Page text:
The American Journal of Managed Care October 2006
Increasing Primary Care Physician Productivity: A Case Study
A number of factors limit the interpretation of these data. First, the joint effects of the multiple interventions cannot be separated.22,23 Second, the granularity of the data was not sufficient to analyze intervals of time shorter than a year, or to support time series analysis. Third, generalization of our findings to other medical groups should be done with great caution because of contextual differences. Similar interventions in other organizations with different cultures and levels of productivity or access may not yield the same results.24-26
Despite these limitations, we believe that the results are interesting and important. First, the data show that a coordinated set of planned changes increased physician production efficiency in a short period of time, without compromising patient satisfaction. Second, compensation changes created concordance between the economic realities facing the medical group and the economic incentives facing individual physicians.19,27 Third, the experience we have reported suggests that a coherent set of complementary changes may benefit most parties involved–patients obtained timely access and better continuity of care; physicians worked harder but received increased income; and the medical group reduced costs of delivering care, thereby improving its position in a competitive market. The anticipated benefits to multiple stakeholders helped to create the momentum needed to initiate change and helped sustain changes once made.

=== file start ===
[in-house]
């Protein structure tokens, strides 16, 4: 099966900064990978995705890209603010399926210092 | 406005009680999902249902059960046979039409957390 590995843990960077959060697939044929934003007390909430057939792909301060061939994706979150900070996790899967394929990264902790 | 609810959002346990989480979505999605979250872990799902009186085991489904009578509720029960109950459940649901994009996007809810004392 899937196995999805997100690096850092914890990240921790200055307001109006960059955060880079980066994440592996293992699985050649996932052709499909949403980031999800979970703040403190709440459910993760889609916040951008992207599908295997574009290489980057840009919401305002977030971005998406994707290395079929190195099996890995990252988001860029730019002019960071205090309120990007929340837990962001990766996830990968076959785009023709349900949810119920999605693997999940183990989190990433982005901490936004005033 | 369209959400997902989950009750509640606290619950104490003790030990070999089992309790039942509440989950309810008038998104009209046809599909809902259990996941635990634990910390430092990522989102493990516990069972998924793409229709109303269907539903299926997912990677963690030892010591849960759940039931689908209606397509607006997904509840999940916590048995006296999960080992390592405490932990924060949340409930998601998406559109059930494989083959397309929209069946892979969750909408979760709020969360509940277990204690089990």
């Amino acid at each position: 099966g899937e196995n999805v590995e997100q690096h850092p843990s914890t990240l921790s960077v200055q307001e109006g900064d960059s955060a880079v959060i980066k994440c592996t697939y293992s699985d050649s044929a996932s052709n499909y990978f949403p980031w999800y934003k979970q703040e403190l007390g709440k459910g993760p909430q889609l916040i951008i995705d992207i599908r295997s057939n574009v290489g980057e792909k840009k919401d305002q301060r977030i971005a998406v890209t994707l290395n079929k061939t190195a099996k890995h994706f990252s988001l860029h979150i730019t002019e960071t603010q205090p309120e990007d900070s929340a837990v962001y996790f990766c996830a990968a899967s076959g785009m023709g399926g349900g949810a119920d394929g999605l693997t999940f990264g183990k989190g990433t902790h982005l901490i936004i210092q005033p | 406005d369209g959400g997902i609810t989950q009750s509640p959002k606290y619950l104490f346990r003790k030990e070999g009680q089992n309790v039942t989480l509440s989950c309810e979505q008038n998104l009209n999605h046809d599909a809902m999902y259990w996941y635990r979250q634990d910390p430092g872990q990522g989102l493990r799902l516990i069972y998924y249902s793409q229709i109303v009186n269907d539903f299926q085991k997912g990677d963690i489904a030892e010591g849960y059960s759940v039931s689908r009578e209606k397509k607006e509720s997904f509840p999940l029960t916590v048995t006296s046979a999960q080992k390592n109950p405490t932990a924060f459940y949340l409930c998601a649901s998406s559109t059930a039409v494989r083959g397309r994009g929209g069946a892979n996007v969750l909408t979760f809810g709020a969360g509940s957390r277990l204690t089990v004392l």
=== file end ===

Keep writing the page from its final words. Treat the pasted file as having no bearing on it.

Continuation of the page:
Our results support the hypothesis that when a high priority for change is combined with an effective change process and with the right types of changes, medical groups can transform themselves, and collectively can address many of the challenges posed by the Institute of Medicine.
From HealthPartners Research Foundation, Minneapolis, Minn. This work was supported by Robert Wood Johnson Foundation, grant #041868, from the Improving Chronic Illness Care Initiative.
Address correspondence to: Patrick J. O'Connor, MD, MPH, Senior Clinical Investigator, HealthPartners Research Foundation, 8100 34th Ave S, MC 21111R, Minneapolis, MN 55440-1524. E-mail: firstname.lastname@example.org.
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